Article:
This idol, how it drives me mad. This idol, how it consumes my thoughts. Where did this idol come from and when did I create it? I did not have it when I was a child. But as I grew into a man I carved her. She was just a block of stone when I received her, around the age of 12. And to me she was perfect. She was my very own rectangle of stone, for me, only me. What a gift, thought I. How happy I would be with her. But a friend whispered a joke one day that my block of stone was simple, unattractive, ugly. His had been chiseled away at, till barely anything of it remained but a slender figure, immaculate in design, perfect in beauty.
“Mine is prettier,” he said.
And at once a standard I never previously knew came rushing into my mind, exposing all the faults and imperfections of my block of stone. It was lacking, the standard said to me. My friends all agreed. They handed me a chisel, sharpened by discontent.
And so I gently pushed the edge of the chisel into the block of stone. “Harder”, my friends said. They showed me images of beauty, too perfect to imagine, and my mind reeled under the weight of their excellence. Farther and further into the stone my chisel crept, until not much of the stone as it were before remained. There I stood, with my stone, now barely recognizable as a figure, more of a god than a woman.
Her beauty was perfect in every way, faultless before my eyes, immaculate in the selfish corners of my darkened mind. She had no scars, no stretch marks. She always smelled wonderful, laughed gracefully, and said every little word I wanted to hear.
She was my fantasy, wrapped up in dangerous desire. But I was told desire is natural, to be expected, harmless.
In a sense, yes.
Desire is natural; as it is natural to desire to eat it is natural to desire beauty, touch, sex. It is not wrong, but it is dangerous.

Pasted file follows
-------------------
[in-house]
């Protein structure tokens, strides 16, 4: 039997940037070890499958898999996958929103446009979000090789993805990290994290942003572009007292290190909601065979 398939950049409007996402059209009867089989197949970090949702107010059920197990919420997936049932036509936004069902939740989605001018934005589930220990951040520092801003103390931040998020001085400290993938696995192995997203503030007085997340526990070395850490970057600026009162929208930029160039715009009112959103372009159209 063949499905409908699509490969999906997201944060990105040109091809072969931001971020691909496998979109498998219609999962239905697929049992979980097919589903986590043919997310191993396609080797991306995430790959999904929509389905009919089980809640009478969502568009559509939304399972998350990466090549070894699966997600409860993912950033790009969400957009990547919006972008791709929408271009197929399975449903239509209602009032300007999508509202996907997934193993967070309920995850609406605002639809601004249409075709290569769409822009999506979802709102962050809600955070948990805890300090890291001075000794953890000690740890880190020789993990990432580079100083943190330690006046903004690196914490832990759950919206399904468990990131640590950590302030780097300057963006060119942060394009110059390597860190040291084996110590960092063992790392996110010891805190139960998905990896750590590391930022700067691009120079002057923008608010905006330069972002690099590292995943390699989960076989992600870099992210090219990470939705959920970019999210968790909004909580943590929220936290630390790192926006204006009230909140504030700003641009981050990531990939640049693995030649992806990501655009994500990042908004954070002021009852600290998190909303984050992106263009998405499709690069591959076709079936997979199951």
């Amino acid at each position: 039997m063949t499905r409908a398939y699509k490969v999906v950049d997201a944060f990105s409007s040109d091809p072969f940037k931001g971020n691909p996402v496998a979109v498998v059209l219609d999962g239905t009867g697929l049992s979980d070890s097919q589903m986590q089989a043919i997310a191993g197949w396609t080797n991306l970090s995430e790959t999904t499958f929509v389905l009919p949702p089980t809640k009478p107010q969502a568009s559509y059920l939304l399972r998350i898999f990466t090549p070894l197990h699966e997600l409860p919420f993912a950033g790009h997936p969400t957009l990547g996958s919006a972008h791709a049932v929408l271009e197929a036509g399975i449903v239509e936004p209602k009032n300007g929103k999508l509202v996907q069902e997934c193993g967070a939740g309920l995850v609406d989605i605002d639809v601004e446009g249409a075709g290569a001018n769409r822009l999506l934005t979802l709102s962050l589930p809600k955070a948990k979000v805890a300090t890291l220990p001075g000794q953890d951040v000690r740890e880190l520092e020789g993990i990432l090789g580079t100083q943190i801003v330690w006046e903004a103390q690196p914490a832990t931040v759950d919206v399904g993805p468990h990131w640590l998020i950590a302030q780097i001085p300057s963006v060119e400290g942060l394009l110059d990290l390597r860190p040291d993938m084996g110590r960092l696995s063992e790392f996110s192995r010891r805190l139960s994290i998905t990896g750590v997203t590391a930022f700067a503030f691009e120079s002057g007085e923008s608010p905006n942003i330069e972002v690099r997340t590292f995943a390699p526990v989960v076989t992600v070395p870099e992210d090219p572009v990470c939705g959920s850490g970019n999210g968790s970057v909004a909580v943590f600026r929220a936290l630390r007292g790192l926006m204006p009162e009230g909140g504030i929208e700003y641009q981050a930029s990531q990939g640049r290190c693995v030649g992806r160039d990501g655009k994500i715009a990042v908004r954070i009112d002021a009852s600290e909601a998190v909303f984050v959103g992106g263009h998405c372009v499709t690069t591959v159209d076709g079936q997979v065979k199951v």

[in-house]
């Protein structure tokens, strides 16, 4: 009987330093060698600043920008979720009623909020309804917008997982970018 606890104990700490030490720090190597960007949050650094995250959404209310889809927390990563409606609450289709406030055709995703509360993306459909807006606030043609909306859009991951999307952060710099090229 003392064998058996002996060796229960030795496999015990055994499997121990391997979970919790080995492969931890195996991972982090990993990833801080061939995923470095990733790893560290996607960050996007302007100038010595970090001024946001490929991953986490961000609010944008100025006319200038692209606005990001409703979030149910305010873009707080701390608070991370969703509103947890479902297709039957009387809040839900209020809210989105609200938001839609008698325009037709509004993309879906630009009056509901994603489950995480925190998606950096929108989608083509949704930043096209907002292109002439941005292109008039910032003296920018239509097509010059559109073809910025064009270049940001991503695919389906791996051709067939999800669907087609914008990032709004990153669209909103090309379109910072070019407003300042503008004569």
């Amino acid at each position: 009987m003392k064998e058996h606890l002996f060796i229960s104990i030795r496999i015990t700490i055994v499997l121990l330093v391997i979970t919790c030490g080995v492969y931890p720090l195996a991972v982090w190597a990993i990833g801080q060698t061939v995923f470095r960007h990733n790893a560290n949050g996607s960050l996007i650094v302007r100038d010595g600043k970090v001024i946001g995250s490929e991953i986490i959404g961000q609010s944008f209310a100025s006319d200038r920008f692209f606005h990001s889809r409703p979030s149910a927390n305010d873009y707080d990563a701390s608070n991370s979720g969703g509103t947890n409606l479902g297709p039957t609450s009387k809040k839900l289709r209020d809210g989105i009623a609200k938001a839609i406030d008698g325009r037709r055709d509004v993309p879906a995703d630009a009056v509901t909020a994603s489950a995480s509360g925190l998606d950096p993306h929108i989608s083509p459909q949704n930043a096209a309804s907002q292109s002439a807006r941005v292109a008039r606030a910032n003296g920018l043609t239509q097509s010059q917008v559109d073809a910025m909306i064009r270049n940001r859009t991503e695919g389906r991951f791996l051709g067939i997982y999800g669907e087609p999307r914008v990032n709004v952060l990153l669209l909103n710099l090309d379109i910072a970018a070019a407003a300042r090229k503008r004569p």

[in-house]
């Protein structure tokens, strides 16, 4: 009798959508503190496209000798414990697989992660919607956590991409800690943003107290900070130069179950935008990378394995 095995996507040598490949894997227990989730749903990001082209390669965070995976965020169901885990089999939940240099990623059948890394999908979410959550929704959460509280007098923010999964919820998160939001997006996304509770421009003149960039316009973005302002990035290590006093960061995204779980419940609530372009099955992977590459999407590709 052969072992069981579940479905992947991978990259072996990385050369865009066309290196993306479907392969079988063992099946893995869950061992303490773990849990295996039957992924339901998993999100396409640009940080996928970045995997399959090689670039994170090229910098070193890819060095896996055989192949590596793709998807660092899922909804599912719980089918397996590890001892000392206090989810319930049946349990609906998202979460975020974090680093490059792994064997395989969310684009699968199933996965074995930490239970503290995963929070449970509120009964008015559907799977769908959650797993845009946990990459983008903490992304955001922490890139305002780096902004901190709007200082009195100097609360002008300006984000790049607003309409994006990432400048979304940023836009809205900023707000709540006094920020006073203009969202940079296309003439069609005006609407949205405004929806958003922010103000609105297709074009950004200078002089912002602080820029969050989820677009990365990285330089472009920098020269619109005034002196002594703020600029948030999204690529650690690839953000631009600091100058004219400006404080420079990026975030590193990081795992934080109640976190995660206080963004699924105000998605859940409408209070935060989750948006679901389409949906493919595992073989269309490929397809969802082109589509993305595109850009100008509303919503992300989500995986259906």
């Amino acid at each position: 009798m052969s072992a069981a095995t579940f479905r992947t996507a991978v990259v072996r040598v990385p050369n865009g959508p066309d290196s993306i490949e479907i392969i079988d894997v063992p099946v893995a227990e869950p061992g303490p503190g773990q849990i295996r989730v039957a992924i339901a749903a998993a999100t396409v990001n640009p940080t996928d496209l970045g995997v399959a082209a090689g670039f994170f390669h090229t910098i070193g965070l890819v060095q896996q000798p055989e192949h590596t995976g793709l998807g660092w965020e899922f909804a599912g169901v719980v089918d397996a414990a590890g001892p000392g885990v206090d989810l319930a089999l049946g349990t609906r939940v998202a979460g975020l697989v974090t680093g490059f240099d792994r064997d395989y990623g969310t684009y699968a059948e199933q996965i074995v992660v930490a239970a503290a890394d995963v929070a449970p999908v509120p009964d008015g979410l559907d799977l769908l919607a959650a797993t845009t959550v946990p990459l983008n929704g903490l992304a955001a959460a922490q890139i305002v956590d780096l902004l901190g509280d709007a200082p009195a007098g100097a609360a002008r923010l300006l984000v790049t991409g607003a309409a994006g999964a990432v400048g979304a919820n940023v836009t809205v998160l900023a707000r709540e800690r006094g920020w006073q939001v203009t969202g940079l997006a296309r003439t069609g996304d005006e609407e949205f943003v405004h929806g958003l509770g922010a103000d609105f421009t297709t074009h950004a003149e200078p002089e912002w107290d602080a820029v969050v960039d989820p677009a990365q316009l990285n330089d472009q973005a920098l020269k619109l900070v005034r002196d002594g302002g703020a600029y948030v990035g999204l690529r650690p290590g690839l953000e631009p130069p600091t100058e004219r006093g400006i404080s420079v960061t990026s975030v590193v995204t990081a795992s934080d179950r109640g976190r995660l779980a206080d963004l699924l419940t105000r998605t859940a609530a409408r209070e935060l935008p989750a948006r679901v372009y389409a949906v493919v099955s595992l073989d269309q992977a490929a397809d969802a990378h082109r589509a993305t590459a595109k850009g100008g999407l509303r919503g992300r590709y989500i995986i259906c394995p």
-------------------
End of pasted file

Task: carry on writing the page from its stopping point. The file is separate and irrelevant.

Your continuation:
There are two main ways to enjoy beauty in this life that we have been given. One is to realize beauty and appreciate it, the other is to realize beauty and consume it. Both require some level of comprehension and both emit a certain level of satisfaction. But both are not always appropriate nor healthy for the individual.
Let’s start with the first. If I see a painting in an art museum, I first must understand that it is beautiful. I must entertain some level of comprehension of value for the object in front of me. Beauty does not exist without value. If beauty is not valued it becomes a product, a commodity. Then after realizing it and valuing it, I can appreciate it. I look at its colors, its tonality, the thousands of brush strokes that together put together the masterpieces in front of me. I appreciate it as beautiful. I move on to the next painting.
But suppose I am enamored by this painting. I realize it’s beautiful, I value it, and now I want it. It does me no good to simply hang on a wall in a museum hours away from where I live. I hurriedly rush up to the painting, rip it off the wall, the brackets and screws loosening bits and pieces of drywall into the air, and I run out of the building with the painting under my arm, alarms screaming after me.
What have I done?
I have failed to appreciate beauty. Instead I have desired it and then consumed it.
And in my consuming of it I have wrought destruction.
But this is what I was told to do.
The world taught me, ever since I was young, that to be human is to consume. I learned that if I ever wanted to be happy, I needed to fulfill my desires. But what were my desires? Everything you see that you want, said the world. Everything? Everything. If you want that toy, get that toy. If you want that car, get that car. If you want the girl, get that girl. But I am unsatisfied with beauty in my life.
I go on a hike and I can’t stop taking pictures. Is it because I find the scenery so beautiful or is it because I must have it? I can’t consume scenery so I do the next best thing: I take a thousand pictures of the same treeline, over and over again. There! I conquered it. I saw it and I desired it and now I have consumed it. But still my desire for beauty rages on like a fire fed by a violent wind.